I bet my former colleague Simon Marsh had a bit of a busy day yesterday – and probably the day before too.
The Daily Telegraph published an opinion piece by Simon telling of his disappointment in the way that the government’s planning reforms have turned out. Not much news there you might say as that is the polite version of what every environmental NGO seems to be saying in one way or another. But Simon’s views are more interesting than most as he was on a group of four who advised the Minister Greg Clark on how to revise the planning system.
Now the Telegraph describes Simon as one of the ‘architects’ of the new planning proposals who has ‘turned his back’ on the policy. Dramatic stuff!
But it’s always wise to read the article itself rather than the journalists’ description of it. Simon’s piece is hard-hitting (good for him!) but balanced. And it is written by a professional planner and a nature conservationist. Simon points out that there are some good things in the document (which changed in government hands after his input was finished) but also that it raises some real worries (over SSSIs, for example) and primarily the grave concern over the impact of a presumption in favour of sustainable development.
Reading the Telegraph you almost get the impression that Simon has ratted on his own work but that is very far from the truth.
This is a classic case of inside-track advocacy. A person, like Simon, who is a respected expert and who works for an organisation potentially critical of government, like the RSPB, is asked to play a part in drafting policy. They are part of a wider group, in this case involving local authority, building and development representatives. Except, it is made very clear to you, and it is part of the deal, that you are not a representative of your organisation or the sector from which you come, you are there as an expert individual. This means that you don’t have to stick to your employer’s line, you can speak completely openly and maybe even accept that the ‘other’ side has a few good points. And you don’t have to ask all the other organisations in your sector what they think and chip in their views. That’s the deal.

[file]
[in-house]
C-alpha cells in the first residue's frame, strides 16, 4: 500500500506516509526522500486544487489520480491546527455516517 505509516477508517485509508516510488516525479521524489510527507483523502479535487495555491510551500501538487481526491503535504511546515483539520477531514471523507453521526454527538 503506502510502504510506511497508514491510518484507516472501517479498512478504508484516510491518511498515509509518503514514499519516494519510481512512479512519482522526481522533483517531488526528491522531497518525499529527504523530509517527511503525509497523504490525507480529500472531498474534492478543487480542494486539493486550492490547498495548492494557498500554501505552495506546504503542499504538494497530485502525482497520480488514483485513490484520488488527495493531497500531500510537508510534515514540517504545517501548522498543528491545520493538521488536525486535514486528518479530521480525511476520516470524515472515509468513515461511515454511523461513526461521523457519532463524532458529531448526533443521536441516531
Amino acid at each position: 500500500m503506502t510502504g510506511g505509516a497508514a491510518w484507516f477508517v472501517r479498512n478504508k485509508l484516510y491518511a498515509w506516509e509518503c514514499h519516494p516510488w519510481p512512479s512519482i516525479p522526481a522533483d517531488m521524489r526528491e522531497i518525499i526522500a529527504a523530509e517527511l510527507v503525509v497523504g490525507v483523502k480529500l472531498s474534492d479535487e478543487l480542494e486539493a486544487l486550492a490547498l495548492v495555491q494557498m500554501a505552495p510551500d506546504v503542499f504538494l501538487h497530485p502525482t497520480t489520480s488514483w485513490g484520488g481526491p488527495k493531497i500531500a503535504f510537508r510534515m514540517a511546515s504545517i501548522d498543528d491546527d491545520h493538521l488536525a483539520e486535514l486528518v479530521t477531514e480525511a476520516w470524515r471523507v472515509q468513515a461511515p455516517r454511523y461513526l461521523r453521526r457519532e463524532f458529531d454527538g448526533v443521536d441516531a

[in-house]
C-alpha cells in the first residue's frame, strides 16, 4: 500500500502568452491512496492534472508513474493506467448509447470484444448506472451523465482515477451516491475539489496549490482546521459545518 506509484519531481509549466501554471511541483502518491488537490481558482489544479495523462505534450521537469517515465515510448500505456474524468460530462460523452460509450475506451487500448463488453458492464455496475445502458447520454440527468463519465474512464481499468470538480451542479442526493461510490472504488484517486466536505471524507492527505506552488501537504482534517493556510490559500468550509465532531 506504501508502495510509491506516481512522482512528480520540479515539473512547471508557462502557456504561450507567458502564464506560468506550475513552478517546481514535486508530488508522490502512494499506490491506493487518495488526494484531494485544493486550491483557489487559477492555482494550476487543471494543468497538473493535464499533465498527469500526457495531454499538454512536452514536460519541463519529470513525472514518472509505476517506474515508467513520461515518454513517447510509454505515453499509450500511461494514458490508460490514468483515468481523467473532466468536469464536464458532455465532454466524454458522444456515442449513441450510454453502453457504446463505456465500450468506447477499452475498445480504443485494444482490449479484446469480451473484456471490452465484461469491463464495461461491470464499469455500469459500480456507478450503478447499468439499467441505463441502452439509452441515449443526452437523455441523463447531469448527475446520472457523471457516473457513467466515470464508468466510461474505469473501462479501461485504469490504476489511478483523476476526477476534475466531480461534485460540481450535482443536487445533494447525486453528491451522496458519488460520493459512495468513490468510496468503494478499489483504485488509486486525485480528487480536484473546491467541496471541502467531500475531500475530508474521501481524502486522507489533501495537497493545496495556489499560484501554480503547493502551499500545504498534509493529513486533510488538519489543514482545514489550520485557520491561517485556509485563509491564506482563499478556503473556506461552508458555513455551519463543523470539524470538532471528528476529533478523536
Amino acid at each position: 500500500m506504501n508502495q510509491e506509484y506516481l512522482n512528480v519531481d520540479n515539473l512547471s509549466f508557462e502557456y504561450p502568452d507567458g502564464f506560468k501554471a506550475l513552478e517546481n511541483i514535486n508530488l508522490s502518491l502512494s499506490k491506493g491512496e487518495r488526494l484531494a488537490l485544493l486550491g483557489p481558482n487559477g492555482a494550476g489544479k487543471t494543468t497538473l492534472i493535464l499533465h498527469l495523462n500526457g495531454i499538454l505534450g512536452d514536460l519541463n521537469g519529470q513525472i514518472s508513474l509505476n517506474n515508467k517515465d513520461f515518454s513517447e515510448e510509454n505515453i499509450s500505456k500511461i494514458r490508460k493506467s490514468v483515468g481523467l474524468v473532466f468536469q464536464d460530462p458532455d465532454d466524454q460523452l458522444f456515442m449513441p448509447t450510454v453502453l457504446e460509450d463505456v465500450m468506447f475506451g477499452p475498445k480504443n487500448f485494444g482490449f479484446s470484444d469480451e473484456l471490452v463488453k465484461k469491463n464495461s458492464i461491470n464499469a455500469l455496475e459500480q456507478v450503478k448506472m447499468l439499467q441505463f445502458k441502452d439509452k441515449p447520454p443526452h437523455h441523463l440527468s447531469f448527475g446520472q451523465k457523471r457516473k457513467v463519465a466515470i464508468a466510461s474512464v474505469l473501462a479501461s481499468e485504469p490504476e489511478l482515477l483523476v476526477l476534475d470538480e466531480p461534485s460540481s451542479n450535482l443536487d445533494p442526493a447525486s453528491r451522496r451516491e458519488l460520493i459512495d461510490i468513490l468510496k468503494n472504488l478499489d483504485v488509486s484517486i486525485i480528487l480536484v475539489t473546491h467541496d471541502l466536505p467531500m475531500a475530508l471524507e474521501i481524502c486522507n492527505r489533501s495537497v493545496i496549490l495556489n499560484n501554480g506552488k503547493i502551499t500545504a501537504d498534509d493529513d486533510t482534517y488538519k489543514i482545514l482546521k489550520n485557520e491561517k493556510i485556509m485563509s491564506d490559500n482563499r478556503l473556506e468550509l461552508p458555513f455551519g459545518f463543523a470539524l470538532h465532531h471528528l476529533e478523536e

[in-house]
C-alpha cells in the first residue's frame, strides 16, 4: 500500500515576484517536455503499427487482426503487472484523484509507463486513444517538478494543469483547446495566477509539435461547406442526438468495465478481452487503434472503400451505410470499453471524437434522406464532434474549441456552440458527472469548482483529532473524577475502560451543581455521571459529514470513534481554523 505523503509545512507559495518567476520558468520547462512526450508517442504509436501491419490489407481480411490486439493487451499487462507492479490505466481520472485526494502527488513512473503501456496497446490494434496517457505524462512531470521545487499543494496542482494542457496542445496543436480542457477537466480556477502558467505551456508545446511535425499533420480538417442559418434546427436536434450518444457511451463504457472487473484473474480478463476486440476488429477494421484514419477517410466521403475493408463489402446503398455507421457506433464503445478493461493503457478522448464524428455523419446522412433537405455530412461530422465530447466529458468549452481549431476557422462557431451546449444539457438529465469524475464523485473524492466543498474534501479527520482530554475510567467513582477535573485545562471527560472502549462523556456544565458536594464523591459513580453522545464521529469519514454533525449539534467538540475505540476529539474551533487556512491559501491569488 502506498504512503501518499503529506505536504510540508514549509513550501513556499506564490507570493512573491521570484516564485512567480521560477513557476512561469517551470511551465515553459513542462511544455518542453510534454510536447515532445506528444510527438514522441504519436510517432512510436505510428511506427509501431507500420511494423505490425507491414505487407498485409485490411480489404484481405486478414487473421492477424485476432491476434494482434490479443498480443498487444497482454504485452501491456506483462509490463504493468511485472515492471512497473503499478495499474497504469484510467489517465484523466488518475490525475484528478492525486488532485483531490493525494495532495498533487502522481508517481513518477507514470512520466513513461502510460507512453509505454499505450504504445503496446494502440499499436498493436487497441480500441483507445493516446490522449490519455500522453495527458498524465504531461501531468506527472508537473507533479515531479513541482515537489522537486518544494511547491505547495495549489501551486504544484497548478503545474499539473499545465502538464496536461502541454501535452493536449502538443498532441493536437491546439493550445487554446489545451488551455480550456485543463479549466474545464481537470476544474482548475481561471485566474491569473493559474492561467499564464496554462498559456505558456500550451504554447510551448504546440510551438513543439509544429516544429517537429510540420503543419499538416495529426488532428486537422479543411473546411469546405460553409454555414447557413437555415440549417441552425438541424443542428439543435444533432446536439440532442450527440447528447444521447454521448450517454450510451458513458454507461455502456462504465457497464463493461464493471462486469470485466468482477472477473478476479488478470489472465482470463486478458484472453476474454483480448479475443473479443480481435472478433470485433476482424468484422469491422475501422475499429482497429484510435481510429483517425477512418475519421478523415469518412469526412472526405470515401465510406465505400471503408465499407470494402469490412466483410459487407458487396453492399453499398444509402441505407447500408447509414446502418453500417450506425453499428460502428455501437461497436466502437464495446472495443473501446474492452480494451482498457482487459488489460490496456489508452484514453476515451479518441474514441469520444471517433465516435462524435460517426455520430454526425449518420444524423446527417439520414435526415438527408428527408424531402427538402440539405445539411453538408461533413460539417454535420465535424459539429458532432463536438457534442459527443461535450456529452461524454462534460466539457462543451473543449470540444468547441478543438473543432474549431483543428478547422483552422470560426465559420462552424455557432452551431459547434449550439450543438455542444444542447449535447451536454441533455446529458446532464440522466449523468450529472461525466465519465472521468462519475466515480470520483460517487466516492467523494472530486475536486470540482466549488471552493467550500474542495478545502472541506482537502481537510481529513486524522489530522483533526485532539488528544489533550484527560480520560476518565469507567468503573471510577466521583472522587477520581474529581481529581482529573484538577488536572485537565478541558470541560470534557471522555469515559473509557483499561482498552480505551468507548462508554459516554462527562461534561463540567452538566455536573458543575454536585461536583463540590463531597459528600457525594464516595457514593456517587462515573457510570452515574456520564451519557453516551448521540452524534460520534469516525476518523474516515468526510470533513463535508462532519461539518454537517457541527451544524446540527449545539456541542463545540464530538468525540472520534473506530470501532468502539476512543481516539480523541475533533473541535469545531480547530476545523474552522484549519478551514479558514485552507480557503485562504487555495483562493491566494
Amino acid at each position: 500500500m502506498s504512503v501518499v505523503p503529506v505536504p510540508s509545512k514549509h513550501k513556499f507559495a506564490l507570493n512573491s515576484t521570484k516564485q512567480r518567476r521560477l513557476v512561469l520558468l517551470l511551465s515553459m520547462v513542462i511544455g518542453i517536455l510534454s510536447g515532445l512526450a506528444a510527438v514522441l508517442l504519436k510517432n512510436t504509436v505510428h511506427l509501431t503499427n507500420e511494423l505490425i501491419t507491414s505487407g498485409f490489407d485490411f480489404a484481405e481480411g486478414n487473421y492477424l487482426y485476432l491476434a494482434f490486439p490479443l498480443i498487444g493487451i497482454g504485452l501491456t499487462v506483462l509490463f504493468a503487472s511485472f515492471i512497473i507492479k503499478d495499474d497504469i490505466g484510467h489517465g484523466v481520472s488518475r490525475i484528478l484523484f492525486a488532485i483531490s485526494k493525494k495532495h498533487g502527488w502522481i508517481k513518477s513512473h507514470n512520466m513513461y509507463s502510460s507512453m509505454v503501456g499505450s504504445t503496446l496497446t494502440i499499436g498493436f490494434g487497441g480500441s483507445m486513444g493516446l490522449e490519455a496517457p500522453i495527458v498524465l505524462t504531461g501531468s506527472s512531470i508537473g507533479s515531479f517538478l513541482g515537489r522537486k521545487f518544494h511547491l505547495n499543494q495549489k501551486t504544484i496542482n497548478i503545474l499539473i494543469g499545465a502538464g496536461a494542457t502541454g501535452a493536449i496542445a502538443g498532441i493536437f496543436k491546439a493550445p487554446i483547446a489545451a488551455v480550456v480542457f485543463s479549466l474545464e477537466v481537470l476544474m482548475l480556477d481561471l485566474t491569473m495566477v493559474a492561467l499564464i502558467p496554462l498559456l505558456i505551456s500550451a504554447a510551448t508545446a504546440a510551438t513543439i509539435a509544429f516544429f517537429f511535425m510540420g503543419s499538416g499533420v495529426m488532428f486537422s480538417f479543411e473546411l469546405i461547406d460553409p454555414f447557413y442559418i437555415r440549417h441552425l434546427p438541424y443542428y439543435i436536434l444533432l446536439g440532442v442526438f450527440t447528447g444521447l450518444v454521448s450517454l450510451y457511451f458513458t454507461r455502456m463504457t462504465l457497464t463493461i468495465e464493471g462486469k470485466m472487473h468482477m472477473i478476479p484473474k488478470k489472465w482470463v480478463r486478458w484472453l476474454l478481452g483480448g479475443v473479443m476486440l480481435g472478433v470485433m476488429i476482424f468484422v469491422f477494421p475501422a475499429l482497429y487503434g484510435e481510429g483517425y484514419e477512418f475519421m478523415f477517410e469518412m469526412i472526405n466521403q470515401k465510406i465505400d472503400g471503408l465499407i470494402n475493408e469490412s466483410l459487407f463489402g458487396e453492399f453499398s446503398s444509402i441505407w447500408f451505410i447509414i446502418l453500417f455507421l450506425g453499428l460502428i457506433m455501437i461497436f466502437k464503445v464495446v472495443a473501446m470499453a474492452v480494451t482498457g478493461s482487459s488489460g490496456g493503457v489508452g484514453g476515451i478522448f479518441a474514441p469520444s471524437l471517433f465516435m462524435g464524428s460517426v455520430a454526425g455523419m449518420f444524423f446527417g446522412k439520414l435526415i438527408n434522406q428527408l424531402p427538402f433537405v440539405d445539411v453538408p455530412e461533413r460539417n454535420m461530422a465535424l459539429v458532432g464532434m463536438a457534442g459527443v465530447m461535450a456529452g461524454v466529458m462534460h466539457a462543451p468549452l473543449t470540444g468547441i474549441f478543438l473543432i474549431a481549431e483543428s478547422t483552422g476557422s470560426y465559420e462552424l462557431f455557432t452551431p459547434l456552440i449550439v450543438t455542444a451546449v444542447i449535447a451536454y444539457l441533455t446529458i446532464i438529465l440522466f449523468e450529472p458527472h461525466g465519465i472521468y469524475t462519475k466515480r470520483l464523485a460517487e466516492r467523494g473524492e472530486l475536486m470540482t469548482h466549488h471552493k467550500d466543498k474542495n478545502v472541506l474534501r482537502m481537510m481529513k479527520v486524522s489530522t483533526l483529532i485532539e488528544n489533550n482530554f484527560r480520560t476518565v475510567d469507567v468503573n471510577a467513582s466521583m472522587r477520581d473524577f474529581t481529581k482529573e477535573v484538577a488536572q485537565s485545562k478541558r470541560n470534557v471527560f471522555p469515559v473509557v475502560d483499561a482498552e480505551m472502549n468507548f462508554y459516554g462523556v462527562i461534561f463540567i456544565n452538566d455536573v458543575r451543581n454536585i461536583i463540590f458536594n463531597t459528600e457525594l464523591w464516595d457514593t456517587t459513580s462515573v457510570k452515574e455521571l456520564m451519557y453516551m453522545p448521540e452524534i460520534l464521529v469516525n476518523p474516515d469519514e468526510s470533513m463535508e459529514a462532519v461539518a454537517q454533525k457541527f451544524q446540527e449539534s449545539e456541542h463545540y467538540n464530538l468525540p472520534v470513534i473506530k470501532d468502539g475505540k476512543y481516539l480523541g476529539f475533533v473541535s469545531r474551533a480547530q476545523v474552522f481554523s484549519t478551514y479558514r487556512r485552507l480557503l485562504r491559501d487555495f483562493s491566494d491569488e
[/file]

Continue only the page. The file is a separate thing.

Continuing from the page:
Now, in practice, people do tend to represent the views of their organisations, but that’s largely because people working for NGOs tend to believe in what they are doing – that’s why they are working for NGOs. And people often have a broader chat to colleagues in other organisations to get their views. But you aren’t there faithfully to represent anyone – you are there as an individual.
But that’s what government says when you go into a group like this. When you come out the other side then that tends to change. Suddenly government Ministers say ‘Well the RSPB was represented’ in order to bat back criticisms from other organisations, and ‘Well you were represented’ when your own organisation takes a view. It’s par for the course and I hear, from other NGOs, that that is what CLG Ministers have been saying over the last few days. Often, if you have played your part in helping government, government wants your help in carrying the can – and that’s fair where you had a very powerful say, were listened to and accept the report output pretty much completely. But not if you were ignored and don’t agree. And it’s never cut and dried – you will have won some arguments and lost others. In those circumstances you have to decide whether or not to bite government on the bum and that’s clearly what Simon and the RSPB have decided to do.
And I think they are right to do so. There has to be a way that a respected expert, can inflict some political pain when government ignores their views. And putting your hand up and saying ‘Count me out’ is one way of doing that.
Expert organisations, and the RSPB is certainly expert across a whole range of issues, are often brought inside government’s thinking, asked to contribute, told they have made a huge difference, offered further influence, asked not to rock the boat and that’s all part of the game. You have to judge when to roar.
Simon is no mouse, but I wanted to make the point that rats don’t roar. And when the RSPB sees enough problems with where government is that it roars then it would be wise for government to take heed because it’s not a habitual roarer but it does have teeth and it shouldn’t be taken for granted.